BORIS Johnson’s former anti-corruption tsar has warned the Prime Minister would be making a “big mistake” if he refuses to appoint a new ethics adviser.

Tory MP John Penrose said that if Mr Johnson left the post vacant following Lord Geidt’s resignation on Wednesday it would leave “really quite damaging questions dangling”.

After being pushed to the brink over Mr Johnson’s conduct over the Partygate scandal, Lord Geidt quit after saying the PM had put him in an “impossible and odious” position.

He accused Mr Johnson of risking a “deliberate and purposeful breach” of his own ministerial code by potentially breaking World Trade Organisation rules over Chinese steel tariffs.

Lord Geidt was the second ethics adviser to quit during Mr Johnson's premiership over disagreements with him.

Despite Downing Street admitting that advisers on the ministerial code performed a “vitally important” function, it also said the PM was now reviewing the post and could abolish it.

Mr Penrose, a former minister, told BBC Radio 4 this morning: “I think that would be potentially quite a big mistake.”

“I think one of the reasons why it’s important to have some continuity, why it’s important to have, if not a precise replacement, then an effective succession here, is to make sure that you don’t leave really quite damaging questions dangling and that anything that’s outstanding doesn’t just get forgotten and lost.

He added: “I just think that the Prime Minister is currently overdrawn, if I can put it that way, on his account with both the voters and with the parliamentary party.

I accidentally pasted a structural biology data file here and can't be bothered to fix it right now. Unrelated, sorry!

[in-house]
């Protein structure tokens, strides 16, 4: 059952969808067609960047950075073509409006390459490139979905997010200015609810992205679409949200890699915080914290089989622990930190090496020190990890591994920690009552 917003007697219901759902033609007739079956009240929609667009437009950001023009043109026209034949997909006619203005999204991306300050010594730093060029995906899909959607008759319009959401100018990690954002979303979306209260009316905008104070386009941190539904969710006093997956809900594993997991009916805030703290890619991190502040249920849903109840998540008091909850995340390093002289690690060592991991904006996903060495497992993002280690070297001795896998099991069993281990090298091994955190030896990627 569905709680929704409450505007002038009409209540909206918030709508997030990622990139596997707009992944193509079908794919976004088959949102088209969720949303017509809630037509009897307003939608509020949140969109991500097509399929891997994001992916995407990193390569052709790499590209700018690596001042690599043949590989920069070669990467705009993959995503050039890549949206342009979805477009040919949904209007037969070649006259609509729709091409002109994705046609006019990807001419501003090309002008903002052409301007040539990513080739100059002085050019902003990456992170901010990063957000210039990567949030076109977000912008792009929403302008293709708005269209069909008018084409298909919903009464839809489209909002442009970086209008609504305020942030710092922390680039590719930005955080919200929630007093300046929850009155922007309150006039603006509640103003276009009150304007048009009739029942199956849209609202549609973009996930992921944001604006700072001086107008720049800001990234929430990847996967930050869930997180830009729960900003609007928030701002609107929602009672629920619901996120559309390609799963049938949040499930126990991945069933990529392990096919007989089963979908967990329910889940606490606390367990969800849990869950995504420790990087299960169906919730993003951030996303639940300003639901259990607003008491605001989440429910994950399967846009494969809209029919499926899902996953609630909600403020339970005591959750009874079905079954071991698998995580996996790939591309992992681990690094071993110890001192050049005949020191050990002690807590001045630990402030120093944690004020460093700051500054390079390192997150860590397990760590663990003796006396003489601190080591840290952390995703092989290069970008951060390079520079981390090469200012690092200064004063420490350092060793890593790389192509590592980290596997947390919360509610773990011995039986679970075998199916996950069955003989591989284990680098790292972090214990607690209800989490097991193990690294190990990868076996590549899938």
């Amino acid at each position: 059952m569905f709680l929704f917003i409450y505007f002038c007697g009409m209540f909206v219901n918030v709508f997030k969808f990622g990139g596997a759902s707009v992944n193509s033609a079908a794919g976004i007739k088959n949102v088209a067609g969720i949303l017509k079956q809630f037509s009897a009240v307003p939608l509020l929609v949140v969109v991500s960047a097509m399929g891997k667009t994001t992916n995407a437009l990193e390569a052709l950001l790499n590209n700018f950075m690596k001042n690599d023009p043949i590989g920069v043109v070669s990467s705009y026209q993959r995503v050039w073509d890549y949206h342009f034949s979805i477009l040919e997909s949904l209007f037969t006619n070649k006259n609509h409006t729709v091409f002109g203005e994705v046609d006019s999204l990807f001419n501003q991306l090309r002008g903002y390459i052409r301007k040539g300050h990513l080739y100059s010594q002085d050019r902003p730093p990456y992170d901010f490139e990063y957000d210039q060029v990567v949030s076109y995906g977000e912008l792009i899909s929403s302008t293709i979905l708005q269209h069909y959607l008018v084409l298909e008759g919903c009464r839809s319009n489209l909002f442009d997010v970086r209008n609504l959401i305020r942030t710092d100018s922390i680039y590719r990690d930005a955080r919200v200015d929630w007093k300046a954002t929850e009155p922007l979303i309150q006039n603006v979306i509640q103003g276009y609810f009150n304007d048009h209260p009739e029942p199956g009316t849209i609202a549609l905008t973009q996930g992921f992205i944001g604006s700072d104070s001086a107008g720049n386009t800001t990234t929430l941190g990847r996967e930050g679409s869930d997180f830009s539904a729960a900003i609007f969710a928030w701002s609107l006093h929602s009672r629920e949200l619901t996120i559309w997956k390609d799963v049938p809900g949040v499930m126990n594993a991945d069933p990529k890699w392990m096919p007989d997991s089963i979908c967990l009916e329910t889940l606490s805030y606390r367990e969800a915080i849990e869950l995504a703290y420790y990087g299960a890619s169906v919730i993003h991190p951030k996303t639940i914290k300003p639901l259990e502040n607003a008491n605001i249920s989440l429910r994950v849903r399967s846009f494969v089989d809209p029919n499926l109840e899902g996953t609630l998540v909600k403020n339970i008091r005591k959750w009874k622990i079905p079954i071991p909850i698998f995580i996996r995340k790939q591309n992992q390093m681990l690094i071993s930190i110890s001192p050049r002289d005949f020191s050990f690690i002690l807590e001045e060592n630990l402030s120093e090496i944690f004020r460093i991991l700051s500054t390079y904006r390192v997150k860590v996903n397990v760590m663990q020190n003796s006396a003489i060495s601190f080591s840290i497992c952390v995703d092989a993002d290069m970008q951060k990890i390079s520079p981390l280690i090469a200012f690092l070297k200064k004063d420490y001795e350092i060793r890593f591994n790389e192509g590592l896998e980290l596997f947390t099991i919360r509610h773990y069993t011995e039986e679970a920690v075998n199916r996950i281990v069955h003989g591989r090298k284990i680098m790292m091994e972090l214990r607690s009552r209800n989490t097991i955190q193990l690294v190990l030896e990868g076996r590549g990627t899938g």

“They need to show that they’re serious about this.”

Mr Penrose quit his anti-corruption role last week in order to vote against Mr Johnson in the confidence vote of MPs, accusing him of breaking the ministerial code over Partygate.

Labour demanded a direct replacement for Lord Geidt after he became the second man to resign from the role during Mr Johnson’s premiership.

However Tory business minister Paul Scully said he would be comfortable without a replacement ethics adviser as long as ministers are held to account in another way.

He told Sky News: “I think I would be comfortable with that as long as there is a mechanism that (ensures) the Prime Minister and that me as minister are held to the highest standards.

“There is a ministerial code there and we want to make sure that it’s adhered to, because it (enshrines) the principles that we all stand on, not just as MPs when we first come into the House, but when we accept office as ministers.”

The FDA union representing civil servants warned that the code is the only way workers can raises complaints of misconduct, bullying or sexual harassment against ministers.

But No 10 said Mr Johnson will “carefully consider” how best to fulfil the role of ensuring “rigorous oversight and scrutiny of ministerial interests”.

“We haven’t made a final decision on how best to carry out that function, whether it relates to a specific individual or not,” the Prime Minister’s official spokesman said.

In 2020, Sir Alex Allan was the first of Mr Johnson’s ethics advisers to resign after the Prime Minister refused to accept his finding that Home Secretary Priti Patel bullied civil servants.

Sir Alex backed Lord Geidt’s resignation as principled, arguing that the trade policy disagreement was the tipping point after a series of scandals including Mr Johnson being fined by police for breaking coronavirus laws.

He told BBC Newscast on Thursday: “I think this was the final straw coming on top of, for example, his concerns about the fact the Prime Minister hadn’t said anything about the Ministerial Code in all of his explanations of the partygate saga”.